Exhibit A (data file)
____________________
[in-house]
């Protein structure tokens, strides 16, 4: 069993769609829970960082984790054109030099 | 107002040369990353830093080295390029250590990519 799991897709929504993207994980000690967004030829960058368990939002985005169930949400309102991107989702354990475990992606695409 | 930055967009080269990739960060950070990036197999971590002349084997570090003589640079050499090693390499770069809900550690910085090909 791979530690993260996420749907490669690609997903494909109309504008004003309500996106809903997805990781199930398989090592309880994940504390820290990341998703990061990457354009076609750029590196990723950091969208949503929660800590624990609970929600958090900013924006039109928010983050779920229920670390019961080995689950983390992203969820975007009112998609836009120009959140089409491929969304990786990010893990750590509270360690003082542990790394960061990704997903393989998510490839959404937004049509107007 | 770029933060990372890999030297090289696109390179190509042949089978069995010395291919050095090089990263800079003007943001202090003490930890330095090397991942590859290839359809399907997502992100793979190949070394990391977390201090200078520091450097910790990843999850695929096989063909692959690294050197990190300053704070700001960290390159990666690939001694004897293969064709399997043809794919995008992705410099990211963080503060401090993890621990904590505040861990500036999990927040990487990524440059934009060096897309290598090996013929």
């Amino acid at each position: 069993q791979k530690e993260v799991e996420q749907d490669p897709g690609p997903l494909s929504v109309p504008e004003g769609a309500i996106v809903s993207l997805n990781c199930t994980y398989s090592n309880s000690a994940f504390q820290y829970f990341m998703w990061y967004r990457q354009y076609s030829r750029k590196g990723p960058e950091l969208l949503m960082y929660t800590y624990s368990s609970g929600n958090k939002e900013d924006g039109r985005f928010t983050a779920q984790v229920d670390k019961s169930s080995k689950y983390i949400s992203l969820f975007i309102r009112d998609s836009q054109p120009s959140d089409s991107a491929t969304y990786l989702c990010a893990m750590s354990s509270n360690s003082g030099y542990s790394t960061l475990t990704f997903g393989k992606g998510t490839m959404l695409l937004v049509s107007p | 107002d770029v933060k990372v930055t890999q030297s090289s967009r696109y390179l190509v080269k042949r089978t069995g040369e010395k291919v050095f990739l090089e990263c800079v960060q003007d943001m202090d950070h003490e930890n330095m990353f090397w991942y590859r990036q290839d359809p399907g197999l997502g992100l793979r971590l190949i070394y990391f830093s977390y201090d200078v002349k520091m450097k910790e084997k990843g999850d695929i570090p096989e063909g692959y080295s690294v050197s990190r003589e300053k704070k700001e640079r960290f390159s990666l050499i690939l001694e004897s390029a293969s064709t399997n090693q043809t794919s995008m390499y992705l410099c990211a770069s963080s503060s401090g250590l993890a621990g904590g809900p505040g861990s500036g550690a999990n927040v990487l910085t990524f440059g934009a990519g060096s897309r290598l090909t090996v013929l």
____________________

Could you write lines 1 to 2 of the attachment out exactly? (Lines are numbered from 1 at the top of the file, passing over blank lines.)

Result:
[in-house]
């Protein structure tokens, strides 16, 4: 069993769609829970960082984790054109030099 | 107002040369990353830093080295390029250590990519 799991897709929504993207994980000690967004030829960058368990939002985005169930949400309102991107989702354990475990992606695409 | 930055967009080269990739960060950070990036197999971590002349084997570090003589640079050499090693390499770069809900550690910085090909 791979530690993260996420749907490669690609997903494909109309504008004003309500996106809903997805990781199930398989090592309880994940504390820290990341998703990061990457354009076609750029590196990723950091969208949503929660800590624990609970929600958090900013924006039109928010983050779920229920670390019961080995689950983390992203969820975007009112998609836009120009959140089409491929969304990786990010893990750590509270360690003082542990790394960061990704997903393989998510490839959404937004049509107007 | 770029933060990372890999030297090289696109390179190509042949089978069995010395291919050095090089990263800079003007943001202090003490930890330095090397991942590859290839359809399907997502992100793979190949070394990391977390201090200078520091450097910790990843999850695929096989063909692959690294050197990190300053704070700001960290390159990666690939001694004897293969064709399997043809794919995008992705410099990211963080503060401090993890621990904590505040861990500036999990927040990487990524440059934009060096897309290598090996013929």